first_img The World Karate Federation (WKF) has provisionally de-recognised the Karate Association of India with immediate effect for infighting and violating the world body’s statutes during its elections last year. WKF said the decision was taken after an inquiry. WATCH US LIVE Last Updated: 24th June, 2020 12:48 IST World Karate Federation Provisionally De-recognises KAI The World Karate Federation has provisionally de-recognized the KAI with immediate effect for infighting & violating it’s statues during the elections last year LIVE TV Written By World Karate Federation provisionally de-recognizes KAIWKF made it clear that it was unhappy with the infighting within the KAI, which resulted in a “flawed” election process in January last year.  “The current management of KAI has lost its integrity and credibility. The current management is now paralysed with part of the management led by Mr Likha Tara claiming that the office-bearers are illegally elected, part of the management claiming control, and part of the management proposing to reinstate Mr Bharat Sharma, as Vice President. “As a consequence, it does not seem possible for KAI to resolve amicably the differences and issues in the foreseeable future. “Instead, the Commission is convinced that the internal struggle will escalate, and the involvement of external bodies is imminent, with potential interferences in the autonomy of the National Federation,” the letter dated June 22 further stated.The WKF, however, said KAI has the option of appealing against the de-recognition within 21 days. “An appeal can be presented before the Disciplinary and Legal Commission within 21 days following the notification of the provisional affiliation or disaffiliation decision by the Executive Committee and/or the final affiliation or disaffiliation decision by the Congress,” it said. The KAI’s provisional disaffiliation will be submitted for ratification before its Congress at its next meeting.  COMMENT Image credits: PTI / Representative image center_img “…further to the investigations and inquiry led by the commissioned members to review the status of the Karate Association of India (KAI), the WKF Executive Committee has decided to provisionally withdraw the recognition of KAI, of which you are the President, as of 22nd June with immediate effect in accordance with the WKF Statutes,” WKF chief Antonio Espinos wrote in a letter to KAI president Hariprasad Pattanayak. First Published: 24th June, 2020 12:48 IST SUBSCRIBE TO US “On that occasion, the KAI will be granted the opportunity to express its view with regard to its disaffiliation of WKF, if it so wishes.”…your federation will, as of today, no longer be entitled to the rights reserved only to WKF members, including but not limited to participate in WKF events, use the WKF logo and name and represent the WKF in India,” the world body said.The Indian Olympic Association (IOA) disaffiliated KAI in January this year for violating its constitution and guidelines.The issue relates to the KAI elections in January 2019 that had no presence of an observer from the IOA and there have been allegations that the process was not valid.  Press Trust Of India FOLLOW USlast_img read more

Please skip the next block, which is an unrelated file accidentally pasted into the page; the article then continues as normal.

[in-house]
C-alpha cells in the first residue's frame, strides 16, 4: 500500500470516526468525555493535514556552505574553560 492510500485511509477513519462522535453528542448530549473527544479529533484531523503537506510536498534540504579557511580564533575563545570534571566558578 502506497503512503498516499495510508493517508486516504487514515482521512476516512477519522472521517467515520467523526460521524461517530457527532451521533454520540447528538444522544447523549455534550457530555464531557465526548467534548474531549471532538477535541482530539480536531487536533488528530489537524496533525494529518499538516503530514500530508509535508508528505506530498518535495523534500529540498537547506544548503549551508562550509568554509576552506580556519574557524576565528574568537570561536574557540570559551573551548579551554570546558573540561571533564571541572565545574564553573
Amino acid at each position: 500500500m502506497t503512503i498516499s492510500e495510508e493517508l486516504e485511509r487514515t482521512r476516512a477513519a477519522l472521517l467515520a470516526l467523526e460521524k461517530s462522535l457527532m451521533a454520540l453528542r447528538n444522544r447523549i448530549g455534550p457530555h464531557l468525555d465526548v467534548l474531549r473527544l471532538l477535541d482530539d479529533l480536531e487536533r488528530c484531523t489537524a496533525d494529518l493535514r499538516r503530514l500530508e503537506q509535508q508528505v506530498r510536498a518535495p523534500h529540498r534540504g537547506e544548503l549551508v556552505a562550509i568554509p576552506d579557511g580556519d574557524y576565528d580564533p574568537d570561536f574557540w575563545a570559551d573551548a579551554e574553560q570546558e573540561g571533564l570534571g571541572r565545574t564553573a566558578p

Carlo Ancelotti: Me and Iker Casillas will be at Real Madrid next season

first_imgCarlo Ancelotti says he sees himself at Real Madrid next season, along with Iker Casillas. 17/04/2015 Upd. at 21:36 He also defended the goalkeeper, amid claims David De Gea may join from Manchester United next season. CEST Sport EN But Ancelotti said: “I see myself here at Real Madrid next season, with Casillas and with all of the others who are doing a good job. It’s not an important question at this point in time. We are focused on what we need to do.” The Italian coach may find himself in hot water at the Santiago Bernabeu if he cannot bring either La Liga or the eleventh Champions League to the table at the end of the season.  “It’s not for me to list a ranking of goalkeepers; I have three very good goalkeepers who I am happy with. The best goalkeepers in the world are the ones I have in my squad. I’ve never spoken about signing another goalkeeper.”last_img read more

BREAKING : Aubameyang says YES to Manchester United approach

first_imgAdvertisement r6xbNBA Finals | Brooklyn Vs2vunzWingsuit rodeo📽Sindre Ejh( IG: @_aubreyfisher @imraino ) yd50eWould you ever consider trying this?😱bkhCan your students do this? 🌚wmqRoller skating! Powered by Firework In what appears to be the transfer story of the year, Arsenal ace Pierre-Emerick Aubameyang is on the verge of signing for Manchester United. Memories of Robin van Persie is fresh in the minds of Arsenal fans and another heartbreak could be on the cards for the North Londoners.Advertisement Reports say Ole Gunnar Solskjaer believes the Gabonese international could make a similar impact for United as Robin van Persie did when he left the Emirates for United in 2012.Advertisement The details are unknown but with 41 goals in 65 games for Arsenal, Aubameyang is close to priceless for them at this juncture.Lack of Champions League football has rendered the club with a pocket-change 40 million Euros as transfer budget.Advertisement Manchester United forward Romelu Lukaku has expressed his desire to join Inter which is why Aubameyang is being considered.Inter hope to bring Lukaku to the San Siro on a two-year loan for a £9m fee along with a 55M fee as a mandatory buy clause. Advertisementlast_img read more